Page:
At the event, we had a chance to play with chocolates, like filling molds.

They warned us that this could be messy, but there were no major chocolate disasters. When the company first started, they filled molds like this by hand, and had a lot of rejected chocolates in each batch. But now, it's a lot more sophisticated.

And of course we got to do some sampling. Speaking of samples, we got to take some home, too.

Like this cute holiday gift box. Mmmm. Chocolate gift!

The chocolate comes in little tiny boxes, and they're roundish candy-coated treats that should be eaten sparingly. I mean, there's dosage information on the side of the box. Dosages are probably most important for the caffeine - or at least that's the one I'd be most careful of, since I've cut way back on my coffee intake.

While these have health benefits, they're also very tasty chocolate. But ... they shouldn't go into the candy bowl to be eaten by the handful.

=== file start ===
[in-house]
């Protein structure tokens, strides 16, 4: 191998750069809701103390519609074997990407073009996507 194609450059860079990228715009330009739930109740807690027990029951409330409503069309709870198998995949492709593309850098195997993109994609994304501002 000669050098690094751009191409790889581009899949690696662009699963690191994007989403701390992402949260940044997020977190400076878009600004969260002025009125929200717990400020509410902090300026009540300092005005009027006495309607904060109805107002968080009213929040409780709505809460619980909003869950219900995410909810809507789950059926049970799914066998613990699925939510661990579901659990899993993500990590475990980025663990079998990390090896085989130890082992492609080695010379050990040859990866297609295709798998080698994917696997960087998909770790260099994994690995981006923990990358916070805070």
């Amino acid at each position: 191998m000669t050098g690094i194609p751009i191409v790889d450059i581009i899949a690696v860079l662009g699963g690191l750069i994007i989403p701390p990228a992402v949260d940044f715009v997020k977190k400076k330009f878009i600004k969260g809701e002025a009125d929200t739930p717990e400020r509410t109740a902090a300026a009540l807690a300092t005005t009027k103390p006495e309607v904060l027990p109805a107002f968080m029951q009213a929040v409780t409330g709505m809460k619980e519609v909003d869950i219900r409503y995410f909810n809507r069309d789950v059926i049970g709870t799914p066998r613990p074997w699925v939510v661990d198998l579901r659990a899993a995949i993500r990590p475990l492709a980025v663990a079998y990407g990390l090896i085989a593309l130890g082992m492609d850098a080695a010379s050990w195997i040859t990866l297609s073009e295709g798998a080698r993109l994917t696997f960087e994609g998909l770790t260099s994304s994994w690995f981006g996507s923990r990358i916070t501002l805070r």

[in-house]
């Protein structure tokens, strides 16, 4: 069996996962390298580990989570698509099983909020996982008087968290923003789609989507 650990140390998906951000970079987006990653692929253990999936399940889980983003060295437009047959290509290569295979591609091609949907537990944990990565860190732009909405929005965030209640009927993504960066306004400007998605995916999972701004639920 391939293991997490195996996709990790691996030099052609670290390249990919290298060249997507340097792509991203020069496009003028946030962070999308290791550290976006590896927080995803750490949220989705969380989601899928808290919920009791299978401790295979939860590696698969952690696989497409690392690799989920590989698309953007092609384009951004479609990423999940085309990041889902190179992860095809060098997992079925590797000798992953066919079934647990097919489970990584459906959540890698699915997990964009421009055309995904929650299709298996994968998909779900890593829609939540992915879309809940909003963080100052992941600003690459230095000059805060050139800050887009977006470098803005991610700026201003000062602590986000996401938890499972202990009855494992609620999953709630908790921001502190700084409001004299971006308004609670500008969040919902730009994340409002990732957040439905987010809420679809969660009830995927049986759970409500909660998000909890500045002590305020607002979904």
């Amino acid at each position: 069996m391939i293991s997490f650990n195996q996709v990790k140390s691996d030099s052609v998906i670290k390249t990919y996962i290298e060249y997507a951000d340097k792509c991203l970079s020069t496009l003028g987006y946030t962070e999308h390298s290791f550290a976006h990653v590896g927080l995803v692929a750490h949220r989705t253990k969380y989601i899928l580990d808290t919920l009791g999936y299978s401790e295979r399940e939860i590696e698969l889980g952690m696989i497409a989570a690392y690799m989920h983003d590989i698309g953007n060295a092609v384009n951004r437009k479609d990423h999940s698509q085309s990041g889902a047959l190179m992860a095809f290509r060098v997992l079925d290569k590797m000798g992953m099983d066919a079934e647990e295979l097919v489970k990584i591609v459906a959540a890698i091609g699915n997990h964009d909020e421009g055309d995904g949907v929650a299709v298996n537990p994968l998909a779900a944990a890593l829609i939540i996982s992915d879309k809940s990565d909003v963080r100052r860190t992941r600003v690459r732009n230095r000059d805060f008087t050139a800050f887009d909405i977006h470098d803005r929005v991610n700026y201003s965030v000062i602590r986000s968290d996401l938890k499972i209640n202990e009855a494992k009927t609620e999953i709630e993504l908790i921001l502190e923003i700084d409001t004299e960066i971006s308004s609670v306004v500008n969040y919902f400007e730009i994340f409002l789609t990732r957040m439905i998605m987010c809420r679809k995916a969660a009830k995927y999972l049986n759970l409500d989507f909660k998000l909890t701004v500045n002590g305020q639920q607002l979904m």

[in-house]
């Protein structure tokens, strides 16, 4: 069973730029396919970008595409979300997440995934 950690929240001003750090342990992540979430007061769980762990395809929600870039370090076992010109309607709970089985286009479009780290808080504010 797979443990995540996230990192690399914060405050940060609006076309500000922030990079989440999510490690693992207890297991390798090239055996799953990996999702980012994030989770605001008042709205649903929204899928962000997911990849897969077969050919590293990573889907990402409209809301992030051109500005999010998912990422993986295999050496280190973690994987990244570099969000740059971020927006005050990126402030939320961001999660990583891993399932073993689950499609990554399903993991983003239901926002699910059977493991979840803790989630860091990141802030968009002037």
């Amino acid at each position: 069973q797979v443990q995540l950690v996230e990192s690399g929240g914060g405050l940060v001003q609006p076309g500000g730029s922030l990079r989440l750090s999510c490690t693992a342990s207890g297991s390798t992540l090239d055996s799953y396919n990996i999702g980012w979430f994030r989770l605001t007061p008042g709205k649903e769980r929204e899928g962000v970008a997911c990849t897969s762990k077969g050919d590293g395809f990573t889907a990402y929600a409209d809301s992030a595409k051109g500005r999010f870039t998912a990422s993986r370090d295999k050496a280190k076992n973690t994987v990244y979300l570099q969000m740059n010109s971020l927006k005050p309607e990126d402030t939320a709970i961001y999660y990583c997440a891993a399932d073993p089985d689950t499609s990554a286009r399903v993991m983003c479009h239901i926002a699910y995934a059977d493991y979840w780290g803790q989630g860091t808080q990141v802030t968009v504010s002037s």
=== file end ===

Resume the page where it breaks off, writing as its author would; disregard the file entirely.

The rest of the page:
This is one of the most interesting concepts I've seen in a long time. I've tried turmeric smoothies and other ways of ingesting it. While I love a good recipe that uses turmeric (mmm, pickled cauliflower), I'm not all that fond of it in my banana smoothie. In chocolate, however? I couldn't even tell it was in there. Sign me up!

Good Day Chocolate is available at Sprouts (obviously), and I've also seen it at other stores that have a lot of natural/healthy foods. You can also find it on Amazon. Keep in mind that the boxes are small and don't have a lot of chocolates in there, so if you want a week's worth of energy doses, buy enough boxes!

Thanks to Sprouts Farmers Market and Good Day Chocolate for the fun event and the goodies to take home. Mmmmm. Chocolate.

Wednesday, December 6, 2017

Lemon Syllabub from The Hamilton Cookbook

Do you remember the olden days, when Alexander Hamilton was some guy you learned about in history class, but you promptly forgot most of what you learned?

Now, he's everywhere. He's a historic superstar. Or a superstar of history.

The latest Hamilton-themed product is The Hamilton Cookbook by Laura Kumin. If the author's name if familiar, that's because she's the blogger at Mother Would Know.

The Hamilton Cookbook is both cookbook and history lesson. But rather than boring political history, this is food history. Well, okay, there's some political history, but I was more interested in the food. What did the Hamiltons eat, what cooking equipment did they have, and how did they cook it?